Psychedelic Rock Posters Rock in Budapest-Hosted by longtime Simonyi Center support Amb. András Simonyi
On September 23, 2011 Ambassador Kounalakis opened an exhibition titled “From San Francisco to Woodstock – The Golden Age of the American Rock Poster 1965-1971” at the KOGART House. The show’s unique mission is to introduce this particular segment of modern American art history to the Hungarian public as well as to highlight the cultural links between the two countries.
Ambassador Kounalakis explained in her remarks that “During the Cold War, rock music gained a following around the globe and was even able to break through the Iron Curtain. In the United States and in Hungary, we shared in the messages of the music, in the desire to question authority and to change the status quo.” She added that “it had, and still has, the power to bring nationalities and generations together. It has the power to move people, and it serves as a window into understanding western and American culture.”
During the opening ceremony Mr. Simonyi, and columnist of San Francisco Chronicle, Ms. Leah Garchik explained what rock music and this era meant to them. Ms. Garchik also shared memories of Mickey Hart from the Grateful Dead and Country Joe McDonald whom she interviewed.
The U.S. Embassy supported the organization of the exhibit with a grant that provided help for transportation of the works, printing of information materials and publicity. The chief curator of the exhibit is former Hungarian Ambassador to the U.S. and enthusiast rock fan, András Simonyi. The show was created in cooperation with generous American private collectors from Denver, the Denver Arts Museum and the Rock and Roll Hall of Fame in Cleveland, Ohio.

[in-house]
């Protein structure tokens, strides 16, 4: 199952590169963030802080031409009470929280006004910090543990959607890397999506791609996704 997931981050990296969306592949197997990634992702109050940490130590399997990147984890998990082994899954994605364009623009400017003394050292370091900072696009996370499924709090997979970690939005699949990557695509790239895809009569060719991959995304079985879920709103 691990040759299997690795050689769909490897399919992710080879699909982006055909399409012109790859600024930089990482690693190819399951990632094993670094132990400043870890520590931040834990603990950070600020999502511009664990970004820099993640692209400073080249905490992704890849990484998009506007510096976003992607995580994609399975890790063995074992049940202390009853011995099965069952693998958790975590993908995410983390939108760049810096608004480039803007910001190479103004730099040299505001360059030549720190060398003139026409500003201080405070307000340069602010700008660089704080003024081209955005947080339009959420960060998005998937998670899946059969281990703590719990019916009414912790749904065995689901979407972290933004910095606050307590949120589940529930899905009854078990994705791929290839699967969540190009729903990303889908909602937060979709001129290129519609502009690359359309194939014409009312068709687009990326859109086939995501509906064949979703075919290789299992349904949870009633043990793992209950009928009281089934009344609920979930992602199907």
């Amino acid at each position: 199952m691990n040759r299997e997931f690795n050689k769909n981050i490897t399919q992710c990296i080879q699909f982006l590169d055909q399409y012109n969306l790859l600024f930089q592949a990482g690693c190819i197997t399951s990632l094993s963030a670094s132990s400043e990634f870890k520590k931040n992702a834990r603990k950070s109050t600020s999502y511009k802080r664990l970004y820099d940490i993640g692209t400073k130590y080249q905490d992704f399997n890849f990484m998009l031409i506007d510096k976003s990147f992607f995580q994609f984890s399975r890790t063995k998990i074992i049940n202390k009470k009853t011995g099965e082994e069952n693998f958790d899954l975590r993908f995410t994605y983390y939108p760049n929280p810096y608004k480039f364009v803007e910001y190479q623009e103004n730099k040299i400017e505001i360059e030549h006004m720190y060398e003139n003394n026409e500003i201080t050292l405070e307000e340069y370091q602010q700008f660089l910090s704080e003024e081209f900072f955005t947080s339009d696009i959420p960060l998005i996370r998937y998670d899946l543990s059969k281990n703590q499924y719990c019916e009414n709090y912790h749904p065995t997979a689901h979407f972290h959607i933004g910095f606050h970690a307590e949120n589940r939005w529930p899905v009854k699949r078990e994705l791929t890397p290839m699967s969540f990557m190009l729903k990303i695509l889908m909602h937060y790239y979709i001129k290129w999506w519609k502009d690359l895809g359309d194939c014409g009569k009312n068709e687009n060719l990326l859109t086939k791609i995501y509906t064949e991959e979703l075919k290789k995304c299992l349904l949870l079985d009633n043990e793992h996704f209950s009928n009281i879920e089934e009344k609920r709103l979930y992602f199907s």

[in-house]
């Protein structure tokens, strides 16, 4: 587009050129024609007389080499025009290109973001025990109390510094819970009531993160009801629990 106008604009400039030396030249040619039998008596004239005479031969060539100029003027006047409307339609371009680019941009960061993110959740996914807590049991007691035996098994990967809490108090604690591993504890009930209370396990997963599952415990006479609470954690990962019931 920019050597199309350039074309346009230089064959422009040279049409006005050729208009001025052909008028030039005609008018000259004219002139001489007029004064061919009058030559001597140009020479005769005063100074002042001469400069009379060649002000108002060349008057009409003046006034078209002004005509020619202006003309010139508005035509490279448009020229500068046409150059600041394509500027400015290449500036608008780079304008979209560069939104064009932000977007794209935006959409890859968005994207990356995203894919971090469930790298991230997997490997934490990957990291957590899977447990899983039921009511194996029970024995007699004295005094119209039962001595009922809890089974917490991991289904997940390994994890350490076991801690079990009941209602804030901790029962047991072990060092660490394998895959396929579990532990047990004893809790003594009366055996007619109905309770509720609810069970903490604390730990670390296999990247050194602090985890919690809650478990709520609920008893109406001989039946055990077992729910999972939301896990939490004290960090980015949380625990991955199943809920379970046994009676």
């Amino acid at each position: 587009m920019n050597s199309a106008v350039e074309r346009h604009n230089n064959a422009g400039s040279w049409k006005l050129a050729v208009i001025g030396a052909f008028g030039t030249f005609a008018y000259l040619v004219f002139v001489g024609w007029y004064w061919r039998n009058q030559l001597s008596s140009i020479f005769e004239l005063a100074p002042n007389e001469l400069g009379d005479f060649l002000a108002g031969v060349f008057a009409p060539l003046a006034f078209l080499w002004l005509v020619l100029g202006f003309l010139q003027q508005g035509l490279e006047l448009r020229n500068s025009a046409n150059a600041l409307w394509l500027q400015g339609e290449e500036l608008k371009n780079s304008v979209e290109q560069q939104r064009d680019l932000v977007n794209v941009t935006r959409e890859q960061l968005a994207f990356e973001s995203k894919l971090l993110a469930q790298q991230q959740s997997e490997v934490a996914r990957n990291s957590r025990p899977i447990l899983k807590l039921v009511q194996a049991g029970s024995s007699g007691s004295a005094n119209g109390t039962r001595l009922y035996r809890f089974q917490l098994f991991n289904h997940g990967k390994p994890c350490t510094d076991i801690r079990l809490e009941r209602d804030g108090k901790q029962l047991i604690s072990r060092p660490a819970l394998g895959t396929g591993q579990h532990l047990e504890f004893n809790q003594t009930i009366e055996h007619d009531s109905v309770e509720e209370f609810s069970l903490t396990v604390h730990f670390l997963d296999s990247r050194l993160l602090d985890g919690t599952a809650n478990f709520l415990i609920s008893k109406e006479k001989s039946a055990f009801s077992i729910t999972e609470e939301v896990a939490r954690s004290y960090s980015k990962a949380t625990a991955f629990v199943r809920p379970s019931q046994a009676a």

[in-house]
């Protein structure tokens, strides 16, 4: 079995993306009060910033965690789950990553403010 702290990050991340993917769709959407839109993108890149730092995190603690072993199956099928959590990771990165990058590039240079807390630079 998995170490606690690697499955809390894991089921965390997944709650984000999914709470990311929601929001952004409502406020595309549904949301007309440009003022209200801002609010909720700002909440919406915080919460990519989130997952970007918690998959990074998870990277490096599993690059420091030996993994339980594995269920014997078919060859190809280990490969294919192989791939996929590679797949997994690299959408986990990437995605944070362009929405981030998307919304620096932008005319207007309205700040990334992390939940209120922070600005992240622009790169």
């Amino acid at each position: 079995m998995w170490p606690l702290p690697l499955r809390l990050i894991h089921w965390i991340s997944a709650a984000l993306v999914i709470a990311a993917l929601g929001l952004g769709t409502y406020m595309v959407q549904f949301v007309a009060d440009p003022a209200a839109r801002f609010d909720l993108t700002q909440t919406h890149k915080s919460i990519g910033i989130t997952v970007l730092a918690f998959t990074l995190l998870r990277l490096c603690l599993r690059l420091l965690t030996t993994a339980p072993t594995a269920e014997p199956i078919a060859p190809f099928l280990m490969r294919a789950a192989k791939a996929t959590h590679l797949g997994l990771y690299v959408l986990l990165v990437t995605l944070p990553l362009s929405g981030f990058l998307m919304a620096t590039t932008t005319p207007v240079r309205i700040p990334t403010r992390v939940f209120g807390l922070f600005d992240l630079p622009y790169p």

The exhibit showcases 150 rock posters and about 50 cultural relics (instruments, costumes, etc.) from the 1960s and 1970s, reflecting the rock and roll legacy of that era in the San Francisco Bay Area. The posters are engaging reflections of the musical events and the musicians they once promoted, and also are unique works of visual art reflecting pop culture of that era.
Representatives from the Hungarian business and art community as well as members of the diplomatic community were present at the opening ceremony and at the uniquely American reception following it.
The exhibit will be open to the general public until December 31, 2011. (hours: Monday thru Sunday 10:00 a.m. to 6:00 p.m.; address: 112 Andrássy út)